The 'Great Depression' of Malaysian football

The 'Great Depression' of Malaysian football
PHOTO: Berita Harian

Sports and politics should not mix.

However, in some instances, they have influenced one another, either directly or indirectly.

We read and heard about the "Ping-Pong diplomacy" of the 1970s during the Cold War, which saw American and Chinese players squaring off - this arguably paved the way to a dialogue between the two countries that did not have diplomatic relations.

Now, you may be wondering why I'm going down this train of thought.

Well, taking the example of the football associations of Selangor and Kelantan - I'm beginning to wonder if football is being used as a political tool.

Look at the Selangor Football Association (FAS).

They are an indomitable force in Malaysian football and with 33 Malaysia Cup titles, you'd expect them to go out with guns blazing every season.

Next season though, they may not even participate in the Malaysian Super League (MSL) due to lack of funds.

The current FAS exco - with the exception of its president Datuk Seri Azmin Ali - have blamed the state government for not providing any funding for the association in its budget.

FAS' deputy president Datuk Abdul Mokhtar Ahmad said the team might not even feature in the MSL if there is no funding from the state government.

The point is, the sport has changed.

Football is now a business, and if a team is not doing well, there will be no investors for a failed project.

If the state isn't giving any money, FAS exco members should be looking for sponsorship and not wait to be spoon-fed by the government.

Do you see clubs in England backed by the government or royalty?

Heck, even Thailand and Vietnam clubs are not backed by any political organisation.

Recently, the Selangor Raja Muda Tengku Amir Shah called for a revamp of the entire FAS structure.

A few hours later Datuk Seri Azmin Ali, who is also Selangor Mentri Besar, said he was "on the same page as Tengku Amir" on the issue.

He added that football was not about politics but instead is about "sports, team building and striving to succeed for the fans, for the state and even for the nation".

My question is - why only react when the royalty is worried about the situation?

You're the president for a reason and it's you who is ultimately responsible for the direction of the FAS.

It doesn't make sense at all.

When you have teams like Shah Alam Antlers and Petaling Jaya Rangers making waves with their marketing tactics and sponsorships, we have team bearing the state's name which is still relying on state funds to run the team.

And then there is Kelantan, the Red Warriors.

When Tan Sri Annuar Musa left the Kelantan Football Association (Kafa) the remaining exco members did not know what to do.

Now, with only RM800,000 (S$260,000) to start the season, the team might not feature in the MSL too.

The 60-year-old had been Kafa president since 2007 and helmed the Red Warriors' revival, which saw them amassing six trophies - including the 2012 treble (Malaysia Cup, Super League and FA Cup).

He has a pretty decent CV as a president but his legacy is the mess Kafa is in now.

It is unknown if he knew this was going to happen, but he should have saved the team before passing the torch on to the exco members.

Prime Minister Datuk Seri Najib Tun Razak has since weighed in and conveyed his thoughts on Facebook and Twitter, hoping that Kafa and other state associations will ways to solve their financial troubles.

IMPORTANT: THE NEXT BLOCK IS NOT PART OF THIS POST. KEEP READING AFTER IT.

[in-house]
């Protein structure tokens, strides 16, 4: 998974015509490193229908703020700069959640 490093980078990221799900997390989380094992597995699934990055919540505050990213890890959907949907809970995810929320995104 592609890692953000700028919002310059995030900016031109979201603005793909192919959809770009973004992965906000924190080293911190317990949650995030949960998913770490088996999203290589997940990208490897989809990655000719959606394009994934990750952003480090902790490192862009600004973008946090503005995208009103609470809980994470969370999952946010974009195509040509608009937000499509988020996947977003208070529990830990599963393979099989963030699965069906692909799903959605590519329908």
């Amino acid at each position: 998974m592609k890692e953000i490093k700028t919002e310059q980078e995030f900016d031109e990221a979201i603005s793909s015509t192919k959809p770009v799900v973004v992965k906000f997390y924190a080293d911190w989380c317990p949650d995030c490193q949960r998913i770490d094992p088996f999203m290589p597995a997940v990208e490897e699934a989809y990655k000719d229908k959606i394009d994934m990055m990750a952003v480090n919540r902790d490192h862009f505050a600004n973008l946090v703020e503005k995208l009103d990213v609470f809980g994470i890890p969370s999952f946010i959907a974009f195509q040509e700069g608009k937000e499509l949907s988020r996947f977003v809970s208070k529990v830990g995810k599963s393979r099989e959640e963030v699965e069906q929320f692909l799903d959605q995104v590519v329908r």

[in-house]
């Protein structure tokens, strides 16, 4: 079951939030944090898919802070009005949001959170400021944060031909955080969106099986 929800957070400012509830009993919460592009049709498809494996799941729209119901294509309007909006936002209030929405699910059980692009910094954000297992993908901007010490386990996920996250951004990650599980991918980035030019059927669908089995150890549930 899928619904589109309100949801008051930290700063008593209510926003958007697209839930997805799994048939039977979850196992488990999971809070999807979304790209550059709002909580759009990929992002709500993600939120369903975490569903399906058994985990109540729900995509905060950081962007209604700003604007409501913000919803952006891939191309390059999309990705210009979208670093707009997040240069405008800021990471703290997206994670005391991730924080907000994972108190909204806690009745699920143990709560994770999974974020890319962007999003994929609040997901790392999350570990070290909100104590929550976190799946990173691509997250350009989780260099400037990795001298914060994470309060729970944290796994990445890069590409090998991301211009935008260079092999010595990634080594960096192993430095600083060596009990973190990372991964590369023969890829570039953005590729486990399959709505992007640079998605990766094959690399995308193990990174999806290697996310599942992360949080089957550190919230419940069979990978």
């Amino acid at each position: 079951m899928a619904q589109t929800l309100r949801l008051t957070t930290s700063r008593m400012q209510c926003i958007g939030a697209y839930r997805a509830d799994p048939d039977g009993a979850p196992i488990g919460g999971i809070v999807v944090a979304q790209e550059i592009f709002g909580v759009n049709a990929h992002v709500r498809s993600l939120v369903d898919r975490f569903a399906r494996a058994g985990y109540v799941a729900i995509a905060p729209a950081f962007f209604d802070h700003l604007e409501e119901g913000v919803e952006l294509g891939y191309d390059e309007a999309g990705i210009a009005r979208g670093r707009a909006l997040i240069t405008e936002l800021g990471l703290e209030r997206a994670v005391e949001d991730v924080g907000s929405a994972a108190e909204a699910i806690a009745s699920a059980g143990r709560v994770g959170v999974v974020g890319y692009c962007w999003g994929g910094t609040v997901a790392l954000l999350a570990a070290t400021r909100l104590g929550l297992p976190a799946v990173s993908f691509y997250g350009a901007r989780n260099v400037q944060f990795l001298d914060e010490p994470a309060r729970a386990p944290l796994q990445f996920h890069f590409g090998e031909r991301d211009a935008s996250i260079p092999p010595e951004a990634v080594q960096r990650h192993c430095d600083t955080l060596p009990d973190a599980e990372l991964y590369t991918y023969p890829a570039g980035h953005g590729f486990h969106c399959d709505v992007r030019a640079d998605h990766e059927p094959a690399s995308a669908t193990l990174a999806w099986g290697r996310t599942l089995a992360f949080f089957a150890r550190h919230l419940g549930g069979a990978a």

Najib also assured Kelantan fans that he had spoken to Annuar over his resignation as Kafa president.

It may seem noble but after this statement, I wouldn't be surprised if teams ask for help from our Prime Minister.

Creating sympathy is never the way forward for our football.

Why do we always need royalty and big leaders to shake things up?

Just what were the state football association excos doing all this while?

Johor's crown prince and Johor Darul Takzim owner Tunku Ismail Sultan Ibrahim has also stated his disdain for politicians involved in football clubs, with what he says are ulterior motives.

He said he is "amazed" at the level of hypocrisy in the country, be it in sports or other areas.

Yes, it is amazing to see the level of hypocrisy in this country.

They promise the world, yet deliver nothing. But when it comes to finger pointing, we seem to be the best at it.

If there is such a sport in the Olympics - we are in the reckoning for gold.

It's disappointing to see the state of football in our country, but this should come as no surprise.

We have seen many promises time and time again left unfulfilled by associations.

Former and current coaches have lamented the state of football in this country.

One coach told me stories about one football association and why Malaysian football will never go forward.

Like any other reporter, I wanted to do a story but he told me not do so because he might lose his job.

I'm sure many out there feel the same.

If you speak out, it may be good for our football.

If one speaks out, I'm sure others would follow suit.

Some have years of experience and their pointers make sense - but they are simply not heard. It's sad that they're keeping their feelings and thoughts inside of them.

If we want to change our fortunes, it's time to be bold.

You don't need to be a royal or a politician to do so.

If you feel something isn't right, just say it.

I truly believe that football in this country is slowly losing its lustre and it's sad to see Malaysian football in such state.

Right now, we are in "The Great Depression" of Malaysian football.

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